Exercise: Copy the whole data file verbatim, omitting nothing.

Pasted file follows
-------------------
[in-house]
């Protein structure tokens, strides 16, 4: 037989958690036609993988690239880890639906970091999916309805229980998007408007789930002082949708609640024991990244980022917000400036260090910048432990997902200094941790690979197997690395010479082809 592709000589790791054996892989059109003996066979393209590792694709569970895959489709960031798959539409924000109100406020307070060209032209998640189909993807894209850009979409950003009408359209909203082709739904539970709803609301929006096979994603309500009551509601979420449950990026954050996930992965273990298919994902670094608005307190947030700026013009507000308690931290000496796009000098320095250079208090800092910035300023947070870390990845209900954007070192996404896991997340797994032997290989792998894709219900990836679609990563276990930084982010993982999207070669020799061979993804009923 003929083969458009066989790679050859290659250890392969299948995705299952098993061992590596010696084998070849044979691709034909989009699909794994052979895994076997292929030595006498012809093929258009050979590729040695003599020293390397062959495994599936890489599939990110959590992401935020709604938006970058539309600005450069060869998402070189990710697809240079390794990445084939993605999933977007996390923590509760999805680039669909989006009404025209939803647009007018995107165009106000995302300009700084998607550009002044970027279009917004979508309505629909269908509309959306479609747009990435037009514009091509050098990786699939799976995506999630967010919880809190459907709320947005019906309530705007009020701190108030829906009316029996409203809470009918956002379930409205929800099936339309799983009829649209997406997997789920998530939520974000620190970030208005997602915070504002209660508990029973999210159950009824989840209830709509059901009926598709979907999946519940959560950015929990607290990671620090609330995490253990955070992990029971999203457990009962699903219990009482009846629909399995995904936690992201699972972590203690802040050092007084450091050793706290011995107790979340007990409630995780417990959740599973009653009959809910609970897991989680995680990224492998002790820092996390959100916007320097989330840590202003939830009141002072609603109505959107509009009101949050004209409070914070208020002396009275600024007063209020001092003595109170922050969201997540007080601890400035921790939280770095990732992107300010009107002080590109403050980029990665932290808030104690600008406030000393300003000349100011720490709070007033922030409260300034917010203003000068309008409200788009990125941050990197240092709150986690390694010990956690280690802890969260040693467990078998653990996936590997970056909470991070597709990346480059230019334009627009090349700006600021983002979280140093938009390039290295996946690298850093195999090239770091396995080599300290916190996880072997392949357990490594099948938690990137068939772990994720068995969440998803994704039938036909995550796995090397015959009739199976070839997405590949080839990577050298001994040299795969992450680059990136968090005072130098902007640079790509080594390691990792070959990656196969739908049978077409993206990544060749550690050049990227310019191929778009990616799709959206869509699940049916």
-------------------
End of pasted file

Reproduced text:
[in-house]
């Protein structure tokens, strides 16, 4: 037989958690036609993988690239880890639906970091999916309805229980998007408007789930002082949708609640024991990244980022917000400036260090910048432990997902200094941790690979197997690395010479082809 592709000589790791054996892989059109003996066979393209590792694709569970895959489709960031798959539409924000109100406020307070060209032209998640189909993807894209850009979409950003009408359209909203082709739904539970709803609301929006096979994603309500009551509601979420449950990026954050996930992965273990298919994902670094608005307190947030700026013009507000308690931290000496796009000098320095250079208090800092910035300023947070870390990845209900954007070192996404896991997340797994032997290989792998894709219900990836679609990563276990930084982010993982999207070669020799061979993804009923 003929083969458009066989790679050859290659250890392969299948995705299952098993061992590596010696084998070849044979691709034909989009699909794994052979895994076997292929030595006498012809093929258009050979590729040695003599020293390397062959495994599936890489599939990110959590992401935020709604938006970058539309600005450069060869998402070189990710697809240079390794990445084939993605999933977007996390923590509760999805680039669909989006009404025209939803647009007018995107165009106000995302300009700084998607550009002044970027279009917004979508309505629909269908509309959306479609747009990435037009514009091509050098990786699939799976995506999630967010919880809190459907709320947005019906309530705007009020701190108030829906009316029996409203809470009918956002379930409205929800099936339309799983009829649209997406997997789920998530939520974000620190970030208005997602915070504002209660508990029973999210159950009824989840209830709509059901009926598709979907999946519940959560950015929990607290990671620090609330995490253990955070992990029971999203457990009962699903219990009482009846629909399995995904936690992201699972972590203690802040050092007084450091050793706290011995107790979340007990409630995780417990959740599973009653009959809910609970897991989680995680990224492998002790820092996390959100916007320097989330840590202003939830009141002072609603109505959107509009009101949050004209409070914070208020002396009275600024007063209020001092003595109170922050969201997540007080601890400035921790939280770095990732992107300010009107002080590109403050980029990665932290808030104690600008406030000393300003000349100011720490709070007033922030409260300034917010203003000068309008409200788009990125941050990197240092709150986690390694010990956690280690802890969260040693467990078998653990996936590997970056909470991070597709990346480059230019334009627009090349700006600021983002979280140093938009390039290295996946690298850093195999090239770091396995080599300290916190996880072997392949357990490594099948938690990137068939772990994720068995969440998803994704039938036909995550796995090397015959009739199976070839997405590949080839990577050298001994040299795969992450680059990136968090005072130098902007640079790509080594390691990792070959990656196969739908049978077409993206990544060749550690050049990227310019191929778009990616799709959206869509699940049916």